biol_04_img0404One of the problems with Continental writing is that it is unreadable to anyone who lacks an extensive background in the history of philosophy. It is difficult, for example, to pick up a copy of Derrida’s Speech and Phenomena without already having a deep familiarity with the work of Husserl, and it is difficult to pick up Husserl without already having a background in a whole host of philosophical texts. Increasingly I have students approach me remarking that they have bought my book, Difference and Givenness. Every time I hear this I cringe with shame and embarrassment. What value could this book possibly have for them outside of a deep acquaintance with the work of Deleuze and familiarity with Kant, Bergson, Hegel, etc? I feel as if I’m wasting their money and the money of anyone who is not steeped in Deleuze.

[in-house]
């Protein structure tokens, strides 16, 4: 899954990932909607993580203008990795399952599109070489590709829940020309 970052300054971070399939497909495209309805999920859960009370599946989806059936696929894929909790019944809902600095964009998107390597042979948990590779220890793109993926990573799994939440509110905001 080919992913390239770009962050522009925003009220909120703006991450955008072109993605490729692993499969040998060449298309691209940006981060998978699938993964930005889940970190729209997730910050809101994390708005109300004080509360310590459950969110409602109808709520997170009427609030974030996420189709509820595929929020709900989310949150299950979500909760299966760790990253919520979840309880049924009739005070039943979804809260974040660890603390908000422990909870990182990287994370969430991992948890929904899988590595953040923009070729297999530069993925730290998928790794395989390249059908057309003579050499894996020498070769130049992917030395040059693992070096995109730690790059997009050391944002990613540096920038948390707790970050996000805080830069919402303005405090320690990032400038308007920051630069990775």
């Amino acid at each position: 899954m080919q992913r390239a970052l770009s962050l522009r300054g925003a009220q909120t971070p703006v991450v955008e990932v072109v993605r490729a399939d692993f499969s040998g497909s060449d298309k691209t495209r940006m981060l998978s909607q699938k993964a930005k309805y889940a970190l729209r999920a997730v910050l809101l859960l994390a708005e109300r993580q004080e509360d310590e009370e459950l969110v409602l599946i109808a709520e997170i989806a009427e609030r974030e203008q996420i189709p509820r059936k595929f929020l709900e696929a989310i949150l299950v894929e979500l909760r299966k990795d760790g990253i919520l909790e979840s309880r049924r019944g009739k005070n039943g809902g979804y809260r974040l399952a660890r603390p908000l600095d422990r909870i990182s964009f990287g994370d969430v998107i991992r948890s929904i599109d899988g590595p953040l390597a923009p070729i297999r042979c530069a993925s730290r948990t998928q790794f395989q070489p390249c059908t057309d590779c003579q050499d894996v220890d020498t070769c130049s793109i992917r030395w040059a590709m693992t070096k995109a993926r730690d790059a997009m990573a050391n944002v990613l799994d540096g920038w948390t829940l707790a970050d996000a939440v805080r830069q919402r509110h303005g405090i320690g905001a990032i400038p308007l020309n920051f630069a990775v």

I would like to write a book that anyone could pick up, regardless of whether or not they have a philosophical background. When I fantasize about writing such a book I am not fantasizing about writing a book that is “easy” or “clear”. Rather I am fantasizing about a book that could function as an element of other assemblages or networks without the reader already having to be linked in to a pre-existent and extensive network characterized by the history of philosophy. The adventure of such a book would be premised not on maintaining its identity or the sameness of a message throughout all of the possible relations it enters into among readers, but would rather function as an element, like lavender in the region of wine grapes, contributing to the production of new productions. Here the history of philosophy wouldn’t be absent or ignored, but would be, as it were, virtual or in the background. Philosophy wouldn’t proceed through the activity of commentary as is practiced in Continental thought today, but rather there would be direct ownership of one’s writing and appropriation of the history of philosophy. Just as the peppers in my garden are borne of the soil, the water, and air out of which they grow without displaying these elements in any recognizable sense, such a writing would be willing to take direct responsibility for how it has “prehended” or integrated that history without thematically making that history the issue or question of the writing. Is it possible, today, to write in the fashion of a Descartes, Spinoza, or Hume?